Children in care, prospective adopters and young carers can look forward to greater government support after the Children and Families Act today received royal assent.
Under the Act, looked-after children will be able to stay with their foster families until they turn 21, while care proceedings will be subject to a controversial 26-week time limit – intended to reduce delays for children and adopters – and young carers will have the right to much clearer support from their local authorities.
“The Act is all about reforming services for vulnerable children – reflecting this government’s deep determination to give every child, whatever their start in life, an equal chance to make the best of themselves,” said children’s minister Edward Timpson.
“Our adoption reforms will help the 6000 children who need loving homes to be adopted. Our reforms to Special Educational Needs will see a system introduced, which is designed around the needs of children and will support them up to the age of 25.
“For children coming into the care system, the new 26 week time limit for care proceedings will reduce unnecessary delays.”
Andrew Webb, president of the Association of Directors of Children’s Services (ADCS), said the Children and Families Act had changed “significantly for the better” since the original Bill drafts.
“ADCS, through its members, has been working with the government and partners to try to shape the Act and plan for its successful implementation.
Local authorities have been trialling ways to turn the legislation into positive changes for children especially in the two key areas of Special Educational Needs and Adoption and Family Justice,” Webb said.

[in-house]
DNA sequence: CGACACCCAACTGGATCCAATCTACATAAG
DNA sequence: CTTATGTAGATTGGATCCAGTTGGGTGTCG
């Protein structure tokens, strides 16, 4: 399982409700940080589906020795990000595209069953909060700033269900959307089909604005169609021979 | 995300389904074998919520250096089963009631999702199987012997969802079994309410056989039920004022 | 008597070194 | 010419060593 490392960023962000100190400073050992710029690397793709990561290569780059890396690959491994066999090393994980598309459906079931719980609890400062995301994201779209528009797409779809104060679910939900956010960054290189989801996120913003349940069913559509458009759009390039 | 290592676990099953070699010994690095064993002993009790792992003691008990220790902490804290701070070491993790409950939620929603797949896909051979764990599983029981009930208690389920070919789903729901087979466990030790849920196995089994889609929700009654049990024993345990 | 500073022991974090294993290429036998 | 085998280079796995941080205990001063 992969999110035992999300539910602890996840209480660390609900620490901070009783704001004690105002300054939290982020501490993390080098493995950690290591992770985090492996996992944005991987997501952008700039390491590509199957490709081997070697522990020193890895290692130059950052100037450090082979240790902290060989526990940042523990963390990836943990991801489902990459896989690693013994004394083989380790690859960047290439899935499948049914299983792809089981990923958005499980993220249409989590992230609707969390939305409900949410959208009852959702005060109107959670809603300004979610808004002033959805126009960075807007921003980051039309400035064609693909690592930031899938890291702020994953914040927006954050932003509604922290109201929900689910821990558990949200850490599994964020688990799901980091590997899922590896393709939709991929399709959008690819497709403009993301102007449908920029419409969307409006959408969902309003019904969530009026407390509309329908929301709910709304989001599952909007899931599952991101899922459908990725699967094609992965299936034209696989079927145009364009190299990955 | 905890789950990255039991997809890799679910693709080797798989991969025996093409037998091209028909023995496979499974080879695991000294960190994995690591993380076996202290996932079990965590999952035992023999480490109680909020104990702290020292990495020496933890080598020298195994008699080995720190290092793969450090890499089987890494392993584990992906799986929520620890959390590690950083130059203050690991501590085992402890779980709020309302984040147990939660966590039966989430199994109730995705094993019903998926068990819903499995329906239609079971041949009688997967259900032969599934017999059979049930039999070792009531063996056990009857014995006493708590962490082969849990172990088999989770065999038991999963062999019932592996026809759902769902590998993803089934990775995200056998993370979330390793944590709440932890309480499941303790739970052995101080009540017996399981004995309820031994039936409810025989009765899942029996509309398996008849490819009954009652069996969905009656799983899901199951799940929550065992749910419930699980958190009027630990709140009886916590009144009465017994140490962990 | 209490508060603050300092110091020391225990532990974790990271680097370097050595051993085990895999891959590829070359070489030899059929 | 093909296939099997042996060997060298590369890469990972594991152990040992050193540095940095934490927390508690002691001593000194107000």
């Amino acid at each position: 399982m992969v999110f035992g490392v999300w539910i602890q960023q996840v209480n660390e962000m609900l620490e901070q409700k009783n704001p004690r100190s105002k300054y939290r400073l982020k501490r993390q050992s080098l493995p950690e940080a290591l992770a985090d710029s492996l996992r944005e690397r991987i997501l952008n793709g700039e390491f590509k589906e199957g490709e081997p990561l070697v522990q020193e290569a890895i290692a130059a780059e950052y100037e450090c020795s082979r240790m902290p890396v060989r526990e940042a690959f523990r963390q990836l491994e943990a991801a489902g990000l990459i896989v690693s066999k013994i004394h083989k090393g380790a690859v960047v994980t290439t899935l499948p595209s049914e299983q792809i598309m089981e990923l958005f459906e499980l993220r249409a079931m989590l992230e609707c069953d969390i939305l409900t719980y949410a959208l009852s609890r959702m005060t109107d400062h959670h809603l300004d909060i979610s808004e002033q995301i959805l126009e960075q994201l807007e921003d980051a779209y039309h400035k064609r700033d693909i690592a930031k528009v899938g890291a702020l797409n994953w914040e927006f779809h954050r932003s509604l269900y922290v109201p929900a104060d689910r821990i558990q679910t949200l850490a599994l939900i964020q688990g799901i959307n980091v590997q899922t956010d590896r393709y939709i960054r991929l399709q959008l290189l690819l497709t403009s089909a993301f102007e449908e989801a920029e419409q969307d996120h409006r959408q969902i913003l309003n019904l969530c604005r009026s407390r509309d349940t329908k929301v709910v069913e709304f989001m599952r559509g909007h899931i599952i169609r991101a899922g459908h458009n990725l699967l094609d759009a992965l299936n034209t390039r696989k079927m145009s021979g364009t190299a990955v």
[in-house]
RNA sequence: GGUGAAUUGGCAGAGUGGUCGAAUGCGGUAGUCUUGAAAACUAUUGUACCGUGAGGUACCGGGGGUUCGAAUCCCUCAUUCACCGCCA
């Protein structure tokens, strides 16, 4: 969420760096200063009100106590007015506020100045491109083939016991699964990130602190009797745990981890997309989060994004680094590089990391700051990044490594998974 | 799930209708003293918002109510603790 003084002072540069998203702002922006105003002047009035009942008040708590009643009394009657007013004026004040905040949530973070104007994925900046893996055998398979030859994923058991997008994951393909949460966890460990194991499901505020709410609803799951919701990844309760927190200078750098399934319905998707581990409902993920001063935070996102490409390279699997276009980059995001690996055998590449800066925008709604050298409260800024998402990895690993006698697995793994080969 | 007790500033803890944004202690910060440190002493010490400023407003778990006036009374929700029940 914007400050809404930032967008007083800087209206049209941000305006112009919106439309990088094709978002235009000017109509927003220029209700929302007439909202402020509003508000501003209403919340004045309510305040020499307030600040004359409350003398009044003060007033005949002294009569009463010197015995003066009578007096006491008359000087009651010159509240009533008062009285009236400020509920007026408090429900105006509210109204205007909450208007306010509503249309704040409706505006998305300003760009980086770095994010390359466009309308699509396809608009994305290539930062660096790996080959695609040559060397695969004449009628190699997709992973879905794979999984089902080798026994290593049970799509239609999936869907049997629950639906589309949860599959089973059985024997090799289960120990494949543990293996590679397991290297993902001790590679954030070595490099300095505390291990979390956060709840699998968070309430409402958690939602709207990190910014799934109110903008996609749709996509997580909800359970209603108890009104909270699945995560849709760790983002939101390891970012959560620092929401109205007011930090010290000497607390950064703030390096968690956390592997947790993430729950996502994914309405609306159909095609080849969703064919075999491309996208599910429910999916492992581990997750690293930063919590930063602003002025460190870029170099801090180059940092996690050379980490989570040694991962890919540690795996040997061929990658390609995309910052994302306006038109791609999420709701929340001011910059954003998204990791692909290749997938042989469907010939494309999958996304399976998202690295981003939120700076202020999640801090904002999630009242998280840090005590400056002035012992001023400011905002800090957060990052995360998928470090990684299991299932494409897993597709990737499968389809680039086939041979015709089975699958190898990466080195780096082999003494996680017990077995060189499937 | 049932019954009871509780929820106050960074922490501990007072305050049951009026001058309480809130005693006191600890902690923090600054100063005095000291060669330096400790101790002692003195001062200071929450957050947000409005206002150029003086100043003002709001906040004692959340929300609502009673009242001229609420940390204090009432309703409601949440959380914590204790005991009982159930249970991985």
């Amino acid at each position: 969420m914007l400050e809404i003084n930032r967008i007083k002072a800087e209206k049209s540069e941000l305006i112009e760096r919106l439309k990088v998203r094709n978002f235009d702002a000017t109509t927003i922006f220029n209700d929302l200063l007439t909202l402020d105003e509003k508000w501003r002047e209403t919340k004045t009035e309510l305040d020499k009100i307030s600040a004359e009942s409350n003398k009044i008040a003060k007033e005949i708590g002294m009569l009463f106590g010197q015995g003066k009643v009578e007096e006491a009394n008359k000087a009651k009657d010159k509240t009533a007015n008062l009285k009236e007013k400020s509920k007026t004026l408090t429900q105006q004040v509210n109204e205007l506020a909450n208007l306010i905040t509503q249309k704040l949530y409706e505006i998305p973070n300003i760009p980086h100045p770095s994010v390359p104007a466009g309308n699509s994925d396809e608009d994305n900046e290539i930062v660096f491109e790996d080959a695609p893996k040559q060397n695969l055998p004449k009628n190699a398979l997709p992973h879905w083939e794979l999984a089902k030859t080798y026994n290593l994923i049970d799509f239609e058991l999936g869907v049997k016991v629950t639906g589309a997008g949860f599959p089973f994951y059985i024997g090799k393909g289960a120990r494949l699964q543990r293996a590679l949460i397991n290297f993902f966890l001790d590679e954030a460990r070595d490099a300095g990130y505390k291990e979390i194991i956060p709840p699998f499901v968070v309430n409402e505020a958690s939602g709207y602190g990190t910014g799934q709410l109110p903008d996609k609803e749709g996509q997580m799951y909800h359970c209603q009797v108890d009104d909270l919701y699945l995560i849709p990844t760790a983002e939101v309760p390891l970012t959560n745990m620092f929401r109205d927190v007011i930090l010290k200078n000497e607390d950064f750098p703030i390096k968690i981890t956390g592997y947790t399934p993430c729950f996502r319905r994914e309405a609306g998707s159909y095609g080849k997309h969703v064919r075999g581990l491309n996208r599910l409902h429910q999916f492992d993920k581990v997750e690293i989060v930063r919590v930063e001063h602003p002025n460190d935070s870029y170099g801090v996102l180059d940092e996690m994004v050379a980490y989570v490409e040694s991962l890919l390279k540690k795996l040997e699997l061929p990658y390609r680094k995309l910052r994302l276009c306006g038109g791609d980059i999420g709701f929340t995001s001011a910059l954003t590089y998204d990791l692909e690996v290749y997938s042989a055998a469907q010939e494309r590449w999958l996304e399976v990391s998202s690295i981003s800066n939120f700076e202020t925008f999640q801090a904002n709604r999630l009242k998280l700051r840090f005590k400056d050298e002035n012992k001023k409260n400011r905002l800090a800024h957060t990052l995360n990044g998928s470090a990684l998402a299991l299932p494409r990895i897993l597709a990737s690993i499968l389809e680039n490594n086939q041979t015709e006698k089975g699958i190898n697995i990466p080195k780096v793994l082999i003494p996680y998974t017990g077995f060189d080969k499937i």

“We welcome these reforms and we think they are more likely to succeed because they have been grounded in our daily work.”
But he warned there is a lot more work to do to make sure the whole Act, including some of the newer amendments, is developed through regulations and guidance to support those on the front line to implement them.
Simon Parkinson, board member of the campaign group Every Disabled Child Matters, said: “The Act is the culmination of over two years work aimed at improving the support system for disabled children and those with special educational needs.
“However, many families are yet to be persuaded that the battles for support will end, and there is undoubtedly more work to be done to ensure that the practice guidance contained in the new Code of Practice is fit for purpose.”
The government is consulting on a series of adoption regulation changes, and guidance for social workers on how to navigate the new system. The Children and Families Act will come into force over the coming months.